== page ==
I guess in all of this I’m giving myself permission to have fun with the food preparation and eating process. I want to encourage you, too, towards that — especially a few days away from the end of Vegan MoFo and heading into Halloween and Thanksgiving (US)!

Go forth and play with your food. Now.

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I’m of the opinion that it’s important to give you, my reader, some kind of history (or genealogy, if you will) of why I’m vegetarian.

I’ve been a vegetarian since I was 13 years old. It started from a pretty typical adolescent headspace, centering around coming into an awareness that eating meat meant actually eating another critter. So, at 13, I decided to become vegetarian, largely out of a desire not to eat animals, but with a vague idea that it was “good for the environment.” I stayed vegetarian through my adolescence, which really meant just not eating anything that has meat in it. You know, potato chips, sometimes a veggie burrito or a quesadilla, everything but the meat at dinner, and lots of fake bacon (yum).

Sometime around my junior year of high school, I became aware of the complexities of the meat industrial system, and how simply cutting out meat didn’t necessarily mean I was saving the animals I hoped to spare with my diet. Turns out that purchasing and consuming dairy and eggs frequently contributes to the problematic relationship humans have with the food they eat — from the mistreatment of animals to the money still going towards the meat industry. I decided at that point that going vegan would do more to resist the eating structures I found problematic. At this point, my diet became a political stance.

As a vegan, sometimes I’d do really well and cook incredible food for myself. I learned to eat a lot of foods that varied from the standard fare I was raised on (rice, chicken, broccoli) and really broadened my dietary horizons. Somewhere in college I found myself with not enough hours in the day, and had a difficult time staying well-nourished. I was tired a lot and found I had issues keeping my blood sugar stable — I would be super irritable and feel faint not long after eating a meal. I decided to supplement my diet with some dairy and eggs and see how that felt. At some point, this became the healthiest way for me to eat and I “came out” as a lapsed vegan.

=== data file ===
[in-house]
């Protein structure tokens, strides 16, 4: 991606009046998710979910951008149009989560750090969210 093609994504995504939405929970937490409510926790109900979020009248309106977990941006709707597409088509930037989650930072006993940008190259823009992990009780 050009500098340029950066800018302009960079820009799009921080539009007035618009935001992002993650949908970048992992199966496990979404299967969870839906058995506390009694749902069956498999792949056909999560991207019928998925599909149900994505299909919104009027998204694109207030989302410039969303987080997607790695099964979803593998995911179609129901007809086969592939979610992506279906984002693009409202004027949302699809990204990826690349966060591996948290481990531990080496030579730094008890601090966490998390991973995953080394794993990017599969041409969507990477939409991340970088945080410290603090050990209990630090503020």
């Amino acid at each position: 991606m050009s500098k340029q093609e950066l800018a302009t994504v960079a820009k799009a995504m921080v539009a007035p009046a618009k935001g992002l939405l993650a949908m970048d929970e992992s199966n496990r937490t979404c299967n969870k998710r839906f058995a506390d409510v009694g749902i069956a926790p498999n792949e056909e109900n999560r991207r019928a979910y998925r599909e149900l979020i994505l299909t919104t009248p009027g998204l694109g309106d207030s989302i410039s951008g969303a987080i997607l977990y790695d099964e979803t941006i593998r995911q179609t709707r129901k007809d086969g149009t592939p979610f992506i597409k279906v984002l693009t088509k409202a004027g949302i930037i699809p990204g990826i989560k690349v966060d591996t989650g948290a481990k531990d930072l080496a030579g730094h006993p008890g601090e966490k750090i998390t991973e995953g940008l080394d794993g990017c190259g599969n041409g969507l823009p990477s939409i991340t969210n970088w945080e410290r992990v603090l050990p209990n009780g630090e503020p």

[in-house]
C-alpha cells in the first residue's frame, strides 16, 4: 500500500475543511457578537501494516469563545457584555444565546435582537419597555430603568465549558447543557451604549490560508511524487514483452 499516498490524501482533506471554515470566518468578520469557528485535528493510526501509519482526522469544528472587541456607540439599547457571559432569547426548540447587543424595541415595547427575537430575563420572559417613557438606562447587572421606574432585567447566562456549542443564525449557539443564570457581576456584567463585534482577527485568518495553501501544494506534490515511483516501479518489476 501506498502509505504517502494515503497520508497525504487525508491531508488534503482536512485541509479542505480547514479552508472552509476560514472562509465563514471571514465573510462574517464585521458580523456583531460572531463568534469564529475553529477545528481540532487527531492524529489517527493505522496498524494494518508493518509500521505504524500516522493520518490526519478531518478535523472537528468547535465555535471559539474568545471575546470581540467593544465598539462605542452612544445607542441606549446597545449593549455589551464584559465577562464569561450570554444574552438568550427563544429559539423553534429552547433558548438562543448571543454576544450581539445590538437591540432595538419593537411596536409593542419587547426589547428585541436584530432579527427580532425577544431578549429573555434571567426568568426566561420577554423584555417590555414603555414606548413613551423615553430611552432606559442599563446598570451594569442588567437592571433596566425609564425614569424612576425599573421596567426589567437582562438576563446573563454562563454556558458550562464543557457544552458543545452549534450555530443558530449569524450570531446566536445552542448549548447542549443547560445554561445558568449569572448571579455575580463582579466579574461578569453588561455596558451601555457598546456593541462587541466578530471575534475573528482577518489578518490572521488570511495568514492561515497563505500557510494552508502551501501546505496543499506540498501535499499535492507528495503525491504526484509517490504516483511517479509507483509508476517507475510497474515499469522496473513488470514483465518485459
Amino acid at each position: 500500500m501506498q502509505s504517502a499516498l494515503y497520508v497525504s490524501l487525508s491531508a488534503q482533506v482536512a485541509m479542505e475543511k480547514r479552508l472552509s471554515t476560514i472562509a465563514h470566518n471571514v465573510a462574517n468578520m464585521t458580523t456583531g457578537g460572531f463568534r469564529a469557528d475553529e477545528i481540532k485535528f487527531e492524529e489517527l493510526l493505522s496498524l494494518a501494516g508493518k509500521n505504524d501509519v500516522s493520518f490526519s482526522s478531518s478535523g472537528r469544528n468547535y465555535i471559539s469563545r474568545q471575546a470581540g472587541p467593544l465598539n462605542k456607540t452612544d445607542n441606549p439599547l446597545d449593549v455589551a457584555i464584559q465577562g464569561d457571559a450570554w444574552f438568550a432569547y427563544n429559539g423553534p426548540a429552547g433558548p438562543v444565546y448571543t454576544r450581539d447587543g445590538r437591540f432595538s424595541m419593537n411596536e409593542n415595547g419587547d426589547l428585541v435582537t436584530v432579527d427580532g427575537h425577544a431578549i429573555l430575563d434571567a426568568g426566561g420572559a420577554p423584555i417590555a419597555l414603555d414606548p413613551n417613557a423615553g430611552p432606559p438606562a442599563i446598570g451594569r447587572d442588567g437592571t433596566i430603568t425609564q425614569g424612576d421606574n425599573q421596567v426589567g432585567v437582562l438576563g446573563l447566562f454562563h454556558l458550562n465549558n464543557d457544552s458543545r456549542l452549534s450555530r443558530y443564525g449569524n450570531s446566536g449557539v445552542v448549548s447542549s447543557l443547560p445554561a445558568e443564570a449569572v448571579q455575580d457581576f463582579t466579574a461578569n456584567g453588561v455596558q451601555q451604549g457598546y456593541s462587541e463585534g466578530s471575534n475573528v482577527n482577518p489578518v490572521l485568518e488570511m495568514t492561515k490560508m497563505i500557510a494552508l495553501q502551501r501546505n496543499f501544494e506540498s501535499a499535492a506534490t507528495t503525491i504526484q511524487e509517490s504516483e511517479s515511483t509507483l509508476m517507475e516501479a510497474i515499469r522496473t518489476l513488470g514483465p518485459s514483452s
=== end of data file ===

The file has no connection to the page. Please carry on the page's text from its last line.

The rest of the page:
Post-college, I took it upon myself to heal my relationship with food. College left me in a state where I was eating mostly pre-packaged, frozen, or processed foods. My partner pointed out that I ate a lot of fake meat, but not much else. It was totally true! I started really focusing on what I ate. It took a whole year and a lot of taste adjustment to get to a healthy eating place — moving towards a more organic, whole foods, local diet, and being really conscientious not just of what I eat but where my food comes from.

At this point in my life, I feel really good about what I eat and calling myself a vegetarian. I think I finally enjoy eating food that is good for me, and I’m at a place where I can be conscientious about where that food comes from. I’ve come to the belief that food is such a huge part of our lives and deserves more credit and time that it gets. Plus, I’ve discovered that nectarines are really, really tasty…